And consumers seem to turn a blind eye to giant companies’ misdeeds. The Wall Street Journal reported that 90% of Note 7 users chose to exchange for a Samsung S7, instead of accepting a refund offered by the company, showing unwavering confidence in Samsung (or, perhaps, a lack of good choices for consumers). The top 5 smartphone manufacturers, Samsung, Apple, Huawei, Oppo, and Xiaomi, account for more than half of the global market in the first quarter of 2016. Users have no choice but to select from among a few top brands. It’s even worse for more concentrated markets: in the American search engine market, the top four providers take up 98.5% of the market share. Even though search engine giants like Google are frequently reported to threaten users’ privacy, consumers could hardly substitute them with better alternatives and, thus, are at the mercy of giant corporations’ transgressions.

The situation is even starker in developing markets. Consumers from emerging markets, constrained by less purchasing power, have fewer choices than their counterparts from established markets. Their sensitivity towards price motivates giant companies to stretch the limit of low production cost to reduce the price of their products, neglecting their responsibility for protecting consumer rights. On the other hand, due to price-mindful buyers’ attraction to affordable products, giant corporations have less to lose. Toyota’s sale was stagnant and even declining in developed markets like Canada and Europe after its recalls of vehicles with sticking accelerator pedals from 2009 to 2011. By contrast, it saw unhampered growth in developing countries like India, where growth increased by four times from 2009 to 2012. Potential safety or privacy hazards are intangible and invisible to most consumers. The relatively smaller records of damage caused by products of giant corporations appear insignificant in the light of their massive production volumes. Consumers with less market power are thus enticed to take the chance and hope they are not the unfortunate ones.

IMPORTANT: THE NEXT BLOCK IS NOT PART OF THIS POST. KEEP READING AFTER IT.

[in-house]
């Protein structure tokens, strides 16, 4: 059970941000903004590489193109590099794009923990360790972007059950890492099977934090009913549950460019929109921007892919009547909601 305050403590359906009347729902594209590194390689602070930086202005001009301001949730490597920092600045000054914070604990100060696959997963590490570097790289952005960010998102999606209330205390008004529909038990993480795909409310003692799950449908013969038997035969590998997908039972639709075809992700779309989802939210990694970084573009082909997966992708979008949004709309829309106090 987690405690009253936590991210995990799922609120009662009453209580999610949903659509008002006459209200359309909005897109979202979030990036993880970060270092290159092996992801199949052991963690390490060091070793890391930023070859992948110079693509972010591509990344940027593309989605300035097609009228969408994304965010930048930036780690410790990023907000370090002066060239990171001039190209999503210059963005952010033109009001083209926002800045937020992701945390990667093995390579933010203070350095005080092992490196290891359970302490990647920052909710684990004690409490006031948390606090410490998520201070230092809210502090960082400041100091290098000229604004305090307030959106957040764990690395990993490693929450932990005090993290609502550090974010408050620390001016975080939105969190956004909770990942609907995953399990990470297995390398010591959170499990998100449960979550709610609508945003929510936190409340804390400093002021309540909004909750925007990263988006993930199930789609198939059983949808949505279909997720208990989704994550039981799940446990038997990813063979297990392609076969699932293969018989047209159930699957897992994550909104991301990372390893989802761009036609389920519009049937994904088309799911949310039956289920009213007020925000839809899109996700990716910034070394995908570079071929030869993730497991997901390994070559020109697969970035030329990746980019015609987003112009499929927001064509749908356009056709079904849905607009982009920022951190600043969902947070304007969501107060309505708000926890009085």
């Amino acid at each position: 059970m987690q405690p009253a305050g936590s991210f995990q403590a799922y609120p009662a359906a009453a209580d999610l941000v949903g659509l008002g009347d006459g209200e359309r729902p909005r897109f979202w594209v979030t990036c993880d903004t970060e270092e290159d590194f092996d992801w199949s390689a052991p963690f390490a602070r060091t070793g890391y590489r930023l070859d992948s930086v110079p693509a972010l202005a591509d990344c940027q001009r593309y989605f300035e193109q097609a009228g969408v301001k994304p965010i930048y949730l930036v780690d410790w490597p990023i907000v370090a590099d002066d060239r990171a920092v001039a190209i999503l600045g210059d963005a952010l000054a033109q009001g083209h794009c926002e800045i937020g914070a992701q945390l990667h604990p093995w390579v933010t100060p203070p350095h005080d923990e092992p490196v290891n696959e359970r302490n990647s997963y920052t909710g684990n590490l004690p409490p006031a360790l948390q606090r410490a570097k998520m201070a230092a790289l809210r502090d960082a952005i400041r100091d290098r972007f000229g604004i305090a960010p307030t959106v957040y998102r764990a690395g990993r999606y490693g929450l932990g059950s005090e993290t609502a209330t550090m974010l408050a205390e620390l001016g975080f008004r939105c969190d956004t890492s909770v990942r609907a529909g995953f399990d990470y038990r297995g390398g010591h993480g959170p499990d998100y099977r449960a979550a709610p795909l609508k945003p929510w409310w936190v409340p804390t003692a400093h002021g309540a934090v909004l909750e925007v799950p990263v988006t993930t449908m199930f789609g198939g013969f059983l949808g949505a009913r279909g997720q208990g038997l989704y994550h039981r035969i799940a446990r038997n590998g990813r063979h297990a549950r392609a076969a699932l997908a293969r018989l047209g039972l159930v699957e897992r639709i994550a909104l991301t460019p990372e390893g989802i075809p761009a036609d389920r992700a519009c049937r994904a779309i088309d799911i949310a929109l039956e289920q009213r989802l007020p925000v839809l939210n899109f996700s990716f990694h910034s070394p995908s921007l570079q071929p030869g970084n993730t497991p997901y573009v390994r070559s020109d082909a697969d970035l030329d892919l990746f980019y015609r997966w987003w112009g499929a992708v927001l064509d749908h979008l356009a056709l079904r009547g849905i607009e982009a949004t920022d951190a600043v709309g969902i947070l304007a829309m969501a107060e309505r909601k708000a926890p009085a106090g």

Governments and supervising agencies can barely be relied on to tackle the threat to consumer rights posed by giant companies. These companies generously invest in lobbying the government to further their interests and perpetuate their dominant market power. For instance, Toyota increased expenditure on lobbying after its recalls in 2012 from 3.4 million to 4.6 million in 2013, an increase of  35%. That generosity was largely maintained from 2013 onwards. The considerable effort of giant corporations in preserving their interests raises serious questions about the willingness of authorities to open potential competitors’ access to industry and to conduct more stringent anti-trust investigations to limit giant corporations’ market power.

Even if the government wishes to punish giant corporations for failing their customers, the authorities’ hands are often tied. For example, Samsung might not even have worry about a fine from supervising boards like U.S. Consumer Product Safety Commission, as the sale of explosive products were not a fraud in nature and retroactive punishment lacks a legal basis.

In the long run, hopefully, governments will enhance access to industry and enact measures to limit giant corporations’ market power. Nevertheless, in the short term, consumers, especially those from emerging markets, have to bear the risk and have few choices in their purchases. Big corporations possess accumulated technological and human capital to continue churning out cutting-edge products with the newest designs and functions. They can coordinate design and production across the globe, resulting in a more cost-efficient production than most of their smaller competitors. In a crisis like the one Samsung is facing, it is hard to imagine a smaller company would have as strong a technical department to locate the fault in its product and as much capital to respond swiftly, by initiating recalls, exchange, and refund. For now, big names in consumer products might still be their best bet, if not the only choice.